“A previous tallies winner completed 60kms at the season half way point in his championship year (Duckenfield’s Michael Fox), and I use this as a benchmark.”

Donaldson drives “several thousand (kilometres) per season” in pursuit of his ocean swimming, although not as far as first inaugural tallies topper Andrew Burke, who swam 73km or thereabouts over the course of the season in about 2005/06, but drove over 14,000kms from his home in Bathurst, in the NSW Central West. Not quite the outback, but almost, particularly if you have the perspective of Sydney’s inner city.

“In any year I need to travel interstate or overseas at least once to remain competitive. I have the luxury of living near the M1/M2,” Donaldson says, referring to Sydney’s expressway network.

Donaldson, 62, has been ocean swimming only since 2011, when he did the 1km at The Roughwater at North Bondi. In that first season, he swam a total of 13.5km.

“I enjoyed the challenge of varying conditions,” he said. “I soon realised that there were others who were also cautious around big waves.

“Later the social interaction of meeting new people, creating and maintaining long term friendships became an added benefit.”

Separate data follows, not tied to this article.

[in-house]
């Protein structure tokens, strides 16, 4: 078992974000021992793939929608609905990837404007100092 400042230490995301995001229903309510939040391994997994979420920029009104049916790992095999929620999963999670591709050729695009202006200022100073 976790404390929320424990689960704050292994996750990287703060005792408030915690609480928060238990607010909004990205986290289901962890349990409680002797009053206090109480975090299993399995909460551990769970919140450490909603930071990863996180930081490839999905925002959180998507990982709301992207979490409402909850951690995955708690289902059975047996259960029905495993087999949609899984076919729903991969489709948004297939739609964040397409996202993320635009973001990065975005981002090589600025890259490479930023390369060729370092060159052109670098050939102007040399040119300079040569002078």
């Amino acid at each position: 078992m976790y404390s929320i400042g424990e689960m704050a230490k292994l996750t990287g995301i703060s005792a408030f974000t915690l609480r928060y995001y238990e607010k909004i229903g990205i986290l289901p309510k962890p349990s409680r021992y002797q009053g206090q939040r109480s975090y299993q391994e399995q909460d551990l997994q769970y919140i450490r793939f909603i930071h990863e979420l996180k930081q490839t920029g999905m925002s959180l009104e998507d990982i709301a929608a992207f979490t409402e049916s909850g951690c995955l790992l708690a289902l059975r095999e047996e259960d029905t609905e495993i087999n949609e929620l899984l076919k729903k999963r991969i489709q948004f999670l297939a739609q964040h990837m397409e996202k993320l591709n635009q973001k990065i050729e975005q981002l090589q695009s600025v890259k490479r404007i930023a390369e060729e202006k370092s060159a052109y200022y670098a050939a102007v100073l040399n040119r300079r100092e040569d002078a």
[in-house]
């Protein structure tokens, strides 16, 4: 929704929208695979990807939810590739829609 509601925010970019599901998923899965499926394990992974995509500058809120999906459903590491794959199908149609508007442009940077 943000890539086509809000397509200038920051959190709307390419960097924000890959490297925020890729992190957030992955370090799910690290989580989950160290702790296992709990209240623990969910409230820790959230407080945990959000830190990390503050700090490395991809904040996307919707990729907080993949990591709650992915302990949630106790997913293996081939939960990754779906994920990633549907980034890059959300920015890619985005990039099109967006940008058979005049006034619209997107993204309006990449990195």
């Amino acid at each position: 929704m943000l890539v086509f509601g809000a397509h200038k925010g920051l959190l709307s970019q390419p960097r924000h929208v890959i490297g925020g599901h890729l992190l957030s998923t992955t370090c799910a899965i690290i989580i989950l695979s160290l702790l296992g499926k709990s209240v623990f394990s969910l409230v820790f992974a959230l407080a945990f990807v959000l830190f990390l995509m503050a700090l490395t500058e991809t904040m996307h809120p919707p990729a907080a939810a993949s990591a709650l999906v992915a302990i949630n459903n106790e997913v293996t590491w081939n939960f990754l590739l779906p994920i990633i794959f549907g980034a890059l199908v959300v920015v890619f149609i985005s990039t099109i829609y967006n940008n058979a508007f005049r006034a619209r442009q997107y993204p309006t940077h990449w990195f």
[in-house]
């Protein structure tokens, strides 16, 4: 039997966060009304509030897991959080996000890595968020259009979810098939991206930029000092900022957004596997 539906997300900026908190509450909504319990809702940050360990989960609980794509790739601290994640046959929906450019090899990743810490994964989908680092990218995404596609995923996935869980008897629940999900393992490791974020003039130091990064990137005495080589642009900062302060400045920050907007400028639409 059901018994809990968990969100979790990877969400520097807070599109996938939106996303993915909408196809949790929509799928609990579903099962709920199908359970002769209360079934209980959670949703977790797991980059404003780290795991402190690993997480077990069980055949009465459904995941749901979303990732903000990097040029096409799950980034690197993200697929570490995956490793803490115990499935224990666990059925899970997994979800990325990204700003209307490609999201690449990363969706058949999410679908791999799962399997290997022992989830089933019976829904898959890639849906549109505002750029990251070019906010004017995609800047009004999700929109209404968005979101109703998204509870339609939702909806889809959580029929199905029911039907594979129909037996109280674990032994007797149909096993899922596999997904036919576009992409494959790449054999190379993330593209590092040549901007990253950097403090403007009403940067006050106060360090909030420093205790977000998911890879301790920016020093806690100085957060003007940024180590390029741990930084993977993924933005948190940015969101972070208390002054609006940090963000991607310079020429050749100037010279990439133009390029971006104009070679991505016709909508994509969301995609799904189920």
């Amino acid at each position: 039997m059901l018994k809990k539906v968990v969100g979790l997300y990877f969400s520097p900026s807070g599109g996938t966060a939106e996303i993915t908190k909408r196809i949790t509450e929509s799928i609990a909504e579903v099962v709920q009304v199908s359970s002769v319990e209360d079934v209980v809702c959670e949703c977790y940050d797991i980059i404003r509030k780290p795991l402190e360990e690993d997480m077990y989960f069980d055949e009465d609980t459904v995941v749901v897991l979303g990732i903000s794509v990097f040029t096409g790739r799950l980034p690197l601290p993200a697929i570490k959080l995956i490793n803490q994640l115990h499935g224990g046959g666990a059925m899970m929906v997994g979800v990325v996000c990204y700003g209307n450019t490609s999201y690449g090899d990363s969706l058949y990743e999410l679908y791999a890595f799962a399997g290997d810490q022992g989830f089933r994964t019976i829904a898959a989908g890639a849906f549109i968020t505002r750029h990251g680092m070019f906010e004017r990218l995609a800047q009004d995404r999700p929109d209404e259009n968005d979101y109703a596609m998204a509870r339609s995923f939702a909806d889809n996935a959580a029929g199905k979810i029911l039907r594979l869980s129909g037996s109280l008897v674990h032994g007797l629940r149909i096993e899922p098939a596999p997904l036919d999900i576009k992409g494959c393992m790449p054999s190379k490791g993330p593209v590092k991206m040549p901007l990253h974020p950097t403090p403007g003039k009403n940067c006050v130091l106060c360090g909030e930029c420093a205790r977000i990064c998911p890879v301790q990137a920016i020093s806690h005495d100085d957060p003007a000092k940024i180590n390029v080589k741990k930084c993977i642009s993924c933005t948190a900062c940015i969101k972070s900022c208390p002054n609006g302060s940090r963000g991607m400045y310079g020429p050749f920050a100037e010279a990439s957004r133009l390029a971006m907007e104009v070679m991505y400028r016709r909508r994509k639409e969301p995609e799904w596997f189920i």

Prolific

Worthy of note is that, in many cases when swimmers achieve extraordinary distance tallies over the course of a season, they do so with the help of a few long swims. Wessna Strãan swimmers, for example, benefit from the series of swims up to 10km mounted by WA Swimming, as well as from Rottnest Channel, over 19km. The highest placed swimmer from the West in season 17/18, Nicola Fraschini, for example, swam 83.8km from 13 swims, averaging 6.45km. Hardly in the water compared with Cochrane and Donaldson, but a triffic effort, nonetheless.

Codgers rule

Two more Kiwis are 5th and 6th in the tallies, Jacques de Reuck and Roger Soulsby. We note, too, that Donaldson is 62, de Reuck is 65, and Soulsby is 70.